Invest in a pension and an RRSP?

How to determine whether your company pension is enough.

  4

by

Online only.

  4

rrsp_0211_322Are you one of the lucky people who has a pension plan at work?

Have you been asking yourself, “Should I also be contributing to an RRSP?” Well, like most things to do with money, it depends.

Figure out how good your company pension plan is. Is it well funded? Hundreds of plans in Canada, including one belonging to a bank, are underfunded. Don’t assume. Ask. Will it provide what you’ll need to retire comfortably?

Think about when you’re likely to retire. Since most pension plans penalize you heavily for drawing benefits before the normal retirement age, if you think you may want to drop out early, then having some money in an RRSP might be a good idea. But if you’re going to sweat it to the very end, you’d be better off maximizing your TFSA every year before looking at an RRSP.

Consider how long you will be in the job. It takes a goodly amount of time for a defined pension plan to vest enough to give you a good income when it comes time to hang up your boots. If you’re in a mobile profession, consider the RRSP a necessity.

Also think about whether the pension you’ll receive will be enough. You may need to have a pool of money for things above and beyond the basic expenses your pension will cover.

If you decide you do want to contribute to an RRSP even though you belong to a pension plan at work, know that the calculation is slightly different for you than for folks who don’t have a pension plan. It’s because the contribution to the pension plan affects how much you can put in an RRSP.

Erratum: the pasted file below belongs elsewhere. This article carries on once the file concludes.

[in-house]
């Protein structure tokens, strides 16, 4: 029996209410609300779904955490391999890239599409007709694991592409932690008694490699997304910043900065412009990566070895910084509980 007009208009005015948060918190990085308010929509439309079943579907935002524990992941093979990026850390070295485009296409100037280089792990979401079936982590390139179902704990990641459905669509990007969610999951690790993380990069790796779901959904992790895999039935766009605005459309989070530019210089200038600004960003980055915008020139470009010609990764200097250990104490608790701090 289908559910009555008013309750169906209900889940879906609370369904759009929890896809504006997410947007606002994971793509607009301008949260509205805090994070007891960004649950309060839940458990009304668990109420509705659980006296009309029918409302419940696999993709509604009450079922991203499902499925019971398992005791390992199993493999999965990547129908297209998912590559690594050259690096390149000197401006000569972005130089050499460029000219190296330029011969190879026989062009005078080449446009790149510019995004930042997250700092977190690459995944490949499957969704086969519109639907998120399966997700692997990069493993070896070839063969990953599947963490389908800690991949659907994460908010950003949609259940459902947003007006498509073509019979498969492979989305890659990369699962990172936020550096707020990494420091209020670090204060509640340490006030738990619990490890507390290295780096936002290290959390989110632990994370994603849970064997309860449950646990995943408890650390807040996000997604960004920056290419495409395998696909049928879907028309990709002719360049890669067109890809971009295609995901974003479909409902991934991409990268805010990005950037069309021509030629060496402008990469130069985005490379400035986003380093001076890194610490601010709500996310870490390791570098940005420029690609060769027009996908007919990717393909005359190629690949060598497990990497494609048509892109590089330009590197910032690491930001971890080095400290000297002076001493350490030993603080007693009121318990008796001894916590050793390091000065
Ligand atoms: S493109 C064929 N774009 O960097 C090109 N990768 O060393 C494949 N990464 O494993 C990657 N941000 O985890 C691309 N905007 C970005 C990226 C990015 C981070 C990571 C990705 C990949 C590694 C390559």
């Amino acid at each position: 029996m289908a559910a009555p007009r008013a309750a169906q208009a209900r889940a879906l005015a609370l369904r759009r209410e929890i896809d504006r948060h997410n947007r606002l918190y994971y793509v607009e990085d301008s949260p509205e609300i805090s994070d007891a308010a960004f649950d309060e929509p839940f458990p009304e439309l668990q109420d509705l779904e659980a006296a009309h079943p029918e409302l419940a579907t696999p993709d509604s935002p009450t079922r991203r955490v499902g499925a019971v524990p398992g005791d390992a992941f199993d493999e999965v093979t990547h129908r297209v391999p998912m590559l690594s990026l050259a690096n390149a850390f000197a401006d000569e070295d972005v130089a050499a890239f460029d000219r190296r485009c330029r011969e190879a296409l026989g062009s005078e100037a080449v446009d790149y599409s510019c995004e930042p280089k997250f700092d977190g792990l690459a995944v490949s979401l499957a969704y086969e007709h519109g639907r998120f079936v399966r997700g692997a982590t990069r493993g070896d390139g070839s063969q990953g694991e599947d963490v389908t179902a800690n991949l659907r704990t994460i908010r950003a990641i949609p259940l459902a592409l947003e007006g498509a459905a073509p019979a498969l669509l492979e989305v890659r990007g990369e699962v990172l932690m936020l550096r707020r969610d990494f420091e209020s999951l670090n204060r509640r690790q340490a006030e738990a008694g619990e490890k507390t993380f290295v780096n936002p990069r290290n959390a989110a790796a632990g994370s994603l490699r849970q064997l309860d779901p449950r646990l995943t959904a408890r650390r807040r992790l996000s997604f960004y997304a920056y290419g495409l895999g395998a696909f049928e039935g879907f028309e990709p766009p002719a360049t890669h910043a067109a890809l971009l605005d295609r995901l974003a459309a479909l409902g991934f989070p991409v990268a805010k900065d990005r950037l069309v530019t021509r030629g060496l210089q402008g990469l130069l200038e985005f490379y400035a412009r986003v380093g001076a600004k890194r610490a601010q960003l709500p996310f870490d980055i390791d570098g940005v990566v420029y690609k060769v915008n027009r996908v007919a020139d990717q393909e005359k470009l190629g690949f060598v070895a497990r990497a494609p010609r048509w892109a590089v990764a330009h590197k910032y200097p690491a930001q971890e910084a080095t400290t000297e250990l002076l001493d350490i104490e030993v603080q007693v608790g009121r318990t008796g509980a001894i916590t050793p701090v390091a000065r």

A pension adjustment (PA) is calculated to equalize, at least somewhat, the benefits received by those who belong to a pension plan and those who don’t. The PA reduces the RRSP deduction and represents the amount contributed by an employee and/or employer to an employee account in a defined contribution pension plan or deferred profit sharing plan, or the value of pension benefits accrued during the year in a defined benefit pension plan. In some cases, the PA leaves very little RRSP deduction room remaining, so contributions to an RRSP are minimal.

4 comments on “Invest in a pension and an RRSP?

  1. Well said. I contribute to a defined benefit pension plan and my RSP contribution limits have been greatly reduced. I've been contributing to a spousal RSP and more recently TFSA to offset the reduction.

    Reply

  2. What was not discussed is the the idea that when you retire you may have claw backs fom RRSPS income of old age versus options via Non registered funds and TFSA's

    Reply

  3. Don't forget you can split your pension income and replace the difference with your rif income and stay in the same tax bracket.

    Reply

  4. I contribute to everything,defined benefit pension,RRSP,TFSA,building lots ,RESP,and art by artists that will go up in value.Why would you pass on the oppurtunity,oh and paid off my principle residence in 14 years.

    Reply

Leave a comment

Your email address will not be published. Required fields are marked *